Cycle C Twenty-first Sunday in Ordinary Time

In the first reading we hear from Isaiah that God desires to gather people from all nations.  God does indeed desire all peoples to respond to his call.  This sets up the response of Jesus to the question, “Lord, will only a few people be saved?” The LORD tells the prophet, “I know their works and their thoughts.”  It is important to tie the second reading into this where the author of Hebrew states: “My son, do not disdain the discipline of the Lord or lose heart when reproved by him; for whom the Lord loves, he disciplines; he scourges every son he acknowledges.”  In today’s world, discipline seems to be limited to sports or climbing the economic or corporate ladder.  Even among Christians “disciples”, discipline seems to be a nasty word that is to be avoided at all costs, because it may limit what “I” want.  Instead of enduring our trials we seek to eliminate all trials as unnecessary and evil because it conflicts with our desires.  Discipline in our world seems a cause not for joy but for pain, and we want to avoid all pain and struggles, even though ‘later it brings the peaceful fruit of righteousness to those who are trained by it.”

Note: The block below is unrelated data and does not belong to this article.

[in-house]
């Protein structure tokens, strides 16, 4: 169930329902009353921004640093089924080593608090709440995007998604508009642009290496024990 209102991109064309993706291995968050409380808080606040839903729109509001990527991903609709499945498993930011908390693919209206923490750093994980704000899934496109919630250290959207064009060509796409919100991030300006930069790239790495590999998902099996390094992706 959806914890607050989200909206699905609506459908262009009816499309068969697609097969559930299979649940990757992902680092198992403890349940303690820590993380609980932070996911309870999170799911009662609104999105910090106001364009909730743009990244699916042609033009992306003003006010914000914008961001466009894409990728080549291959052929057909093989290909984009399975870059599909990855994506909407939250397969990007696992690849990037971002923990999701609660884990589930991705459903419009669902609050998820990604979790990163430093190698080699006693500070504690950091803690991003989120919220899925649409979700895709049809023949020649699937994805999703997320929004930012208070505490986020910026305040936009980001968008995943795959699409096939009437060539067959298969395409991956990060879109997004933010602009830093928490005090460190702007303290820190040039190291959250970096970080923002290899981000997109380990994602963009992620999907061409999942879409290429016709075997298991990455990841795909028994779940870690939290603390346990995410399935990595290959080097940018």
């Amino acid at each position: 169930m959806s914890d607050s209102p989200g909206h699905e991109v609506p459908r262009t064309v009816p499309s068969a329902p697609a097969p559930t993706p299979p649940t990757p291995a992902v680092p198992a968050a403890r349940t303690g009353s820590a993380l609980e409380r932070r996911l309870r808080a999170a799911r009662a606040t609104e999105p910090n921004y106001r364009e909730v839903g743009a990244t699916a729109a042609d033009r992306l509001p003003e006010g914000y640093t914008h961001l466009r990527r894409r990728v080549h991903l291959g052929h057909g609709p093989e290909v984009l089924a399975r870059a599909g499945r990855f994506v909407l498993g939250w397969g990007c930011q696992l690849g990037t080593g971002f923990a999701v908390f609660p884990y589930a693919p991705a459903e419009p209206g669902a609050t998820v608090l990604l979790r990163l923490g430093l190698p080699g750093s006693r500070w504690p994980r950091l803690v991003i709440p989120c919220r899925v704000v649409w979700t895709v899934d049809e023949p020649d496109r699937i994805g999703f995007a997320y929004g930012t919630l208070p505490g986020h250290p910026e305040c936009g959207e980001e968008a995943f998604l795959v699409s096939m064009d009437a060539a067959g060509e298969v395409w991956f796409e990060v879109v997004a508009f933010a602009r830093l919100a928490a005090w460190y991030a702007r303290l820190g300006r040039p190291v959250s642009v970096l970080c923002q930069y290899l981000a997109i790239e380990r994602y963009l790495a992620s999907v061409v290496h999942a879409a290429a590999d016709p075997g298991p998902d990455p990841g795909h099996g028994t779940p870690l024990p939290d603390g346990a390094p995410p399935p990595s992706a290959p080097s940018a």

Jesus recognizes the need for discipline and doesn’t respond as some do today, with a feel good theology, that “everyone” will get to heaven and be happy.  He states, “Many will attempt to enter but will not be strong enough.”  Some will be left “outside knocking and saying,
‘Lord, open the door for us.’ He will say to you in reply, ‘I do not know where you are from.’”  Then some who call themselves disciples will say, “’We ate and drank in your company, and you taught in our streets.’”  How does he respond to them?  “’I do not know where you are from.
Depart from me, all you evildoers!’”  This hardly sounds like a warm fuzzy Jesus who will welcome everyone into heaven, regardless of their behaviors.  He warns the disciples, “And there will be wailing and grinding of teeth when you see Abraham, Isaac, and Jacob and all the prophets in the kingdom of God and you yourselves cast out.”  Calling ourselves disciples of Jesus isn’t enough.  Saying “Jesus is my Lord and savior,” isn’t enough.  There is no discipleship without discipline.

Author: yuengerwv

Retired Catholic Priest

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